3. Wow Jordan, what an education I receive from your site.  I’m not a coffee drinker but I do visit Starbucks often for other reasons.  Who knew?  I’ve never heard of the arabica tree before.  Now I know at least a little about it.  My first thought when I saw the name was that I thought it said Arabic coffee.  I’m probably not the only one.  The fact that it comes from the middle east, I guess I shouldn’t be surprised.  Good job.  Keep up the good work.  

  4. I’m a coffee maniac myself. One of the happiest days of my life was the one I read that people drinking coffee 2 or 3 times a day has more opportunity to get into their 80’s. : )

    I do not know much of this specific variety (my expertise gets only up to the level of taking it without sugar). I’ve visited a plantation of Coffee in the Dominican Republic on my 2017 summer vacation (it was a really good experience). This coffee has a great taste and its strength does not bother the palate and match very well when sweetened with honey as a sugar alternative.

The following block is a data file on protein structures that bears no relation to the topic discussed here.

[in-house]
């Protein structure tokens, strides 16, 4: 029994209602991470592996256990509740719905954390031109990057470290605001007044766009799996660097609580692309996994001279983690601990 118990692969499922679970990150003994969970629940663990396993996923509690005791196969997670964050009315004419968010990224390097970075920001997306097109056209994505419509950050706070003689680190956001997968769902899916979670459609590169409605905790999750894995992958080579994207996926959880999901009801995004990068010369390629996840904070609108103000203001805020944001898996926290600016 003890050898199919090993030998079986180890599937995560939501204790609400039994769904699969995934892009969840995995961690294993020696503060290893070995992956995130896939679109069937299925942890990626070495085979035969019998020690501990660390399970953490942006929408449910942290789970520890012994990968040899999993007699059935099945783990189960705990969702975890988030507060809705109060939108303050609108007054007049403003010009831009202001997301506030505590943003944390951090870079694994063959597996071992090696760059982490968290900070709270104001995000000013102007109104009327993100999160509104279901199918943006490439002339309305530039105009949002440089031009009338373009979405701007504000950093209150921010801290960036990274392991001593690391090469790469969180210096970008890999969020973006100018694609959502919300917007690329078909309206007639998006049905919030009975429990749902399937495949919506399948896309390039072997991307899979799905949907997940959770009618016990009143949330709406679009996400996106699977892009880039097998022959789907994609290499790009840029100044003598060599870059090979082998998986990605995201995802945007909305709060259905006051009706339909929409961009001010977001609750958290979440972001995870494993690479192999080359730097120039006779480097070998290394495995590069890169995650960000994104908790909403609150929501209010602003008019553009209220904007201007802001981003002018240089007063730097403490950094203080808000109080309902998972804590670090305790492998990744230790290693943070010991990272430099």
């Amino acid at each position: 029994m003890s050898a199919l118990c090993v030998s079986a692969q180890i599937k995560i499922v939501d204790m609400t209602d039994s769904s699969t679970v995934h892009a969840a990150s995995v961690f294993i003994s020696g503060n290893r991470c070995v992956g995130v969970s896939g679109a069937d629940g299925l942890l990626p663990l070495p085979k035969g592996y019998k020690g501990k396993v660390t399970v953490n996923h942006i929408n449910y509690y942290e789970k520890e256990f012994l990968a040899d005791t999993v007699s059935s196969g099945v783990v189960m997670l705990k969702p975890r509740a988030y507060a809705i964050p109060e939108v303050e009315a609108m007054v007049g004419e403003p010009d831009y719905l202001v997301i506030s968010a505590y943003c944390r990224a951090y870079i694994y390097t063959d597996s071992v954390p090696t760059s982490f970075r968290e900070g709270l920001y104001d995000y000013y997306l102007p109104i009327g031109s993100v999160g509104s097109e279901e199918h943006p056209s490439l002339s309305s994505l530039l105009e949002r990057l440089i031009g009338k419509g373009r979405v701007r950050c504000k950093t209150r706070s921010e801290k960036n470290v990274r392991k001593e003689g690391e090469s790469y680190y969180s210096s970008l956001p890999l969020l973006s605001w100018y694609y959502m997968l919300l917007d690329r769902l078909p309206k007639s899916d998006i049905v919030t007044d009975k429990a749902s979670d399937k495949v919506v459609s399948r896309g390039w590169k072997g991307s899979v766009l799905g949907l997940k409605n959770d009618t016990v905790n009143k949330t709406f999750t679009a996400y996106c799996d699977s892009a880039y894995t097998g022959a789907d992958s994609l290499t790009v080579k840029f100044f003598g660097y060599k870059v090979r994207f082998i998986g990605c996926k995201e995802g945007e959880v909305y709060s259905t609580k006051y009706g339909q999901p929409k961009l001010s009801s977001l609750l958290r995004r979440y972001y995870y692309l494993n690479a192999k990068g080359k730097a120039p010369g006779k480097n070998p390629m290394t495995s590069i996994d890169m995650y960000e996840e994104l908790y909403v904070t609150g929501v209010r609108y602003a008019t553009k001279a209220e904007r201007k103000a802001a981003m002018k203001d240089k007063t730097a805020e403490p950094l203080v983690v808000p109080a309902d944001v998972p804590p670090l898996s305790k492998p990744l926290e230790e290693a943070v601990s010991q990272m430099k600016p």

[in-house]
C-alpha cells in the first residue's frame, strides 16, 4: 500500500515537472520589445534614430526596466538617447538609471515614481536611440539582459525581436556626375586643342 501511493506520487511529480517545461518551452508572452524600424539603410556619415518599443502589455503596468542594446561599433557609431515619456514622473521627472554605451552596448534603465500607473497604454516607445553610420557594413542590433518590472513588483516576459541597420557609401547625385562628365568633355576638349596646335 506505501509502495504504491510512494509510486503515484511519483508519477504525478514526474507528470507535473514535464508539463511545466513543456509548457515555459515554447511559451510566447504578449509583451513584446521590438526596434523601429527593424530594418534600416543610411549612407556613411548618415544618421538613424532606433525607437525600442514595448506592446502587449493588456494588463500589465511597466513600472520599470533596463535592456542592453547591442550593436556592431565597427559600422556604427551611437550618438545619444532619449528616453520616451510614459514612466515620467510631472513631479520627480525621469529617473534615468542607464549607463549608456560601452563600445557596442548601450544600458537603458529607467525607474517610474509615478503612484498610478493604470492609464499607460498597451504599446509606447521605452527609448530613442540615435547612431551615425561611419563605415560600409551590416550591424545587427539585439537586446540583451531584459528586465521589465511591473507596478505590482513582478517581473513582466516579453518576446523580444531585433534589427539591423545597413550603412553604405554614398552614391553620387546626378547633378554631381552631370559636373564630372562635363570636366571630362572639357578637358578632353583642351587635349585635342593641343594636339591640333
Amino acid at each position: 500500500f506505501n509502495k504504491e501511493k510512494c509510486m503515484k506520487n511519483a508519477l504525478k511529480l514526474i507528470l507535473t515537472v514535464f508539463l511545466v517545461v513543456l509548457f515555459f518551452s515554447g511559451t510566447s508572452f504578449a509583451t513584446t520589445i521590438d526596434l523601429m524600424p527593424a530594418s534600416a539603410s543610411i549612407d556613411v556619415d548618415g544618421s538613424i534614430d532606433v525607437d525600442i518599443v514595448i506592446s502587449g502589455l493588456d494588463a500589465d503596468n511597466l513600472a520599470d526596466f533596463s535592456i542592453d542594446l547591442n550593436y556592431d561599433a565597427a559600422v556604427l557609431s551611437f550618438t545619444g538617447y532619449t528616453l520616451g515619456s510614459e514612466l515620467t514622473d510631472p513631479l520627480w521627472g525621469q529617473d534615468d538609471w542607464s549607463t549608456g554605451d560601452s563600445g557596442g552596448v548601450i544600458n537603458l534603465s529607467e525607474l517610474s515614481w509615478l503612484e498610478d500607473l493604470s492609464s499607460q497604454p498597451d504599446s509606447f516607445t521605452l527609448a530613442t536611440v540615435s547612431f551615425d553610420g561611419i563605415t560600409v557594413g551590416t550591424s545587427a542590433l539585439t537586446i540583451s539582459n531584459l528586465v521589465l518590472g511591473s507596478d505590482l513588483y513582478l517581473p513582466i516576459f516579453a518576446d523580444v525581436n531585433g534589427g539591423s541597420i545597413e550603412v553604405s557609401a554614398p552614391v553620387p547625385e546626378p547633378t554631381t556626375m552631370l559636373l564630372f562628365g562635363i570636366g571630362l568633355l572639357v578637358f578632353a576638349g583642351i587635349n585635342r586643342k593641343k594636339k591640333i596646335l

Thanks for a great review on how that magical drink gets to my table every morning! 

  5.  Hi, this is pretty interesting. So it is this particular tree that is so relevant to the Brew . I’ve been to Starbucks once before, and I have had their coffee. I remember that the prices were very high for all these fancy Types of coffee. I guess that some people really get into it. It has to be great atmosphere though to sit in. It was right beside a bookstore, so maybe that’s the type of people that like that coffee.

  6. This was a great read to learn all about how Arabica coffee, especially the part on where it originates, I had no idea. I didn’t realize though that they were having such an impact on global warming, that is new to me if that is the case I guess something will have to be done especially with all the news lately.